Another of the qualities of science is that it teaches the value of rational thought, as well as the importance of freedom of thought; the positive results that come from doubting that all the lessons are true... Learn from science that you must doubt the experts. As a matter of fact, I can also define science another way: Science is the belief in the ignorance of experts.
Richard P. Feynman
It is science alone that can solve the problems of hunger and poverty, of insanitation and illiteracy, of superstition and deadening custom and tradition, of vast resources running to waste, or a rich country inhabited by starving people... Who indeed could afford to ignore science today? At every turn we have to seek its aid... The future belongs to science and those who make friends with science.
There are two kinds of truth: the truth that lights the way and the truth that warms the heart. The first of these is science, and the second is art. Neither is independent of the other or more important than the other. Without art science would be as useless as a pair of high forceps in the hands of a plumber. Without science art would become a crude mess of folklore and emotional quackery. The truth of art keeps science from becoming inhuman, and the truth of science keeps art from becoming ridiculous." (Great Thought, February 19, 1938)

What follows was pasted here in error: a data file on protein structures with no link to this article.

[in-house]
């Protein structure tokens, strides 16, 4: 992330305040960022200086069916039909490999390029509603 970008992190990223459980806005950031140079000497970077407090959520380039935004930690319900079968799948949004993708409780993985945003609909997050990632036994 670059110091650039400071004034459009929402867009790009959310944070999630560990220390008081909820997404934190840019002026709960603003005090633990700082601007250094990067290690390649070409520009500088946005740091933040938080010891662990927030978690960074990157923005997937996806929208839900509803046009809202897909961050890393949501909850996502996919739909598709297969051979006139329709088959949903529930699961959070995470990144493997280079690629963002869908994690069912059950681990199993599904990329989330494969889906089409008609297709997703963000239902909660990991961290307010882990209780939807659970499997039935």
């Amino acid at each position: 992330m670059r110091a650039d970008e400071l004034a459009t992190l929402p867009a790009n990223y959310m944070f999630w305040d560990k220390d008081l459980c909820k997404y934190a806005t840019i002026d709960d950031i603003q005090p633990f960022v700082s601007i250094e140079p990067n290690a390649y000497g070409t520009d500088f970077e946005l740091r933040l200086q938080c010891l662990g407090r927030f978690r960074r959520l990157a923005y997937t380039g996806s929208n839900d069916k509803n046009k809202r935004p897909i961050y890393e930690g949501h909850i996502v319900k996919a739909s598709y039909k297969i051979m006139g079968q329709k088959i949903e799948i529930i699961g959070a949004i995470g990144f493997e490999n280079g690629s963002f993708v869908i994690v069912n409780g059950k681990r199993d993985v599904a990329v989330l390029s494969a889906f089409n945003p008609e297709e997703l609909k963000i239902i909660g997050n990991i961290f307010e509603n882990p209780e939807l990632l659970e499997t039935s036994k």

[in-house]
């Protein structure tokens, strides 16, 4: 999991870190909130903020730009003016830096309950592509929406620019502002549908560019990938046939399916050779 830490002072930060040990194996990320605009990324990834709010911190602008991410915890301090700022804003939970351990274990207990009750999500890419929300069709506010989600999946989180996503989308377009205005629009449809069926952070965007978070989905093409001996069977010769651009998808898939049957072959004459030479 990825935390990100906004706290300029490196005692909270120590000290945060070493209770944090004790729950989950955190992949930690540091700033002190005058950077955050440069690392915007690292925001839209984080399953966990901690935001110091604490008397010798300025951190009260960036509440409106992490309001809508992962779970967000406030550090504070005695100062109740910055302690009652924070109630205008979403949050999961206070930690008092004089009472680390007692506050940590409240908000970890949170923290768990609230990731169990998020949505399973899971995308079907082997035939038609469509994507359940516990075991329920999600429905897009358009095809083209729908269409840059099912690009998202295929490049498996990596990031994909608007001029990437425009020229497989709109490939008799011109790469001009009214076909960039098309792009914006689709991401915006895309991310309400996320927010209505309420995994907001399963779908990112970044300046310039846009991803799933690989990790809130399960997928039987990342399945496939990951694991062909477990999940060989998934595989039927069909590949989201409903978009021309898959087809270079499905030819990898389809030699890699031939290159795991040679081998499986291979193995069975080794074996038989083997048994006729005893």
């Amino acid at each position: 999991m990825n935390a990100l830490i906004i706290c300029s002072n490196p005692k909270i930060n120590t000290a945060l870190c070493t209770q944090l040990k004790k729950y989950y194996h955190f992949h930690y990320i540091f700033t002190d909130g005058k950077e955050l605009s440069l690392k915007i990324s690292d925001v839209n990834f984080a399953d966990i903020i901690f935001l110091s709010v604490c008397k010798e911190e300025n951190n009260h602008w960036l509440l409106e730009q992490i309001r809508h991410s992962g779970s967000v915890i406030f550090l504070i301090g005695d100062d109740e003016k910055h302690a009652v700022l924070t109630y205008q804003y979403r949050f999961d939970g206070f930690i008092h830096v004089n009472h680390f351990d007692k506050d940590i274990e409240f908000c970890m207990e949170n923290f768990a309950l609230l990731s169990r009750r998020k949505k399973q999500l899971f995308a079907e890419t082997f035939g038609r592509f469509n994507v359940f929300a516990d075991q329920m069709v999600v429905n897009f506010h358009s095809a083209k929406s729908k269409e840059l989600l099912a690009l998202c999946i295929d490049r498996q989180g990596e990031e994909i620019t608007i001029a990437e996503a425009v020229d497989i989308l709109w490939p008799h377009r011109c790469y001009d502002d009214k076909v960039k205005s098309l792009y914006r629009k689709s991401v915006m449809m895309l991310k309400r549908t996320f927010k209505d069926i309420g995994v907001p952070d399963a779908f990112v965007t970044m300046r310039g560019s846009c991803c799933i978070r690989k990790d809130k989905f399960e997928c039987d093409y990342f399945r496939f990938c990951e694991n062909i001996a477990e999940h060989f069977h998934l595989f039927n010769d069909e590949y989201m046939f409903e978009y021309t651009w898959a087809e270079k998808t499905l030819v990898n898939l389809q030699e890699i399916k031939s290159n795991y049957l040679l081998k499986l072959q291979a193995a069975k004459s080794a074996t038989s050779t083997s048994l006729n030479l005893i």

Being a philosophical naturalist does not mean that one thinks that science can provide all of the answers. That is scientism and that is wrong. I don't think a billion buckets of science could speak to the problems raised by the Tea Party. Being a philosophical naturalist does not mean that one thinks that the only truths are those of science. I think the claim just made in the last sentence is true but I don't think it is a claim of science. It means that you use science where you can and you respect and try to emulate its standards.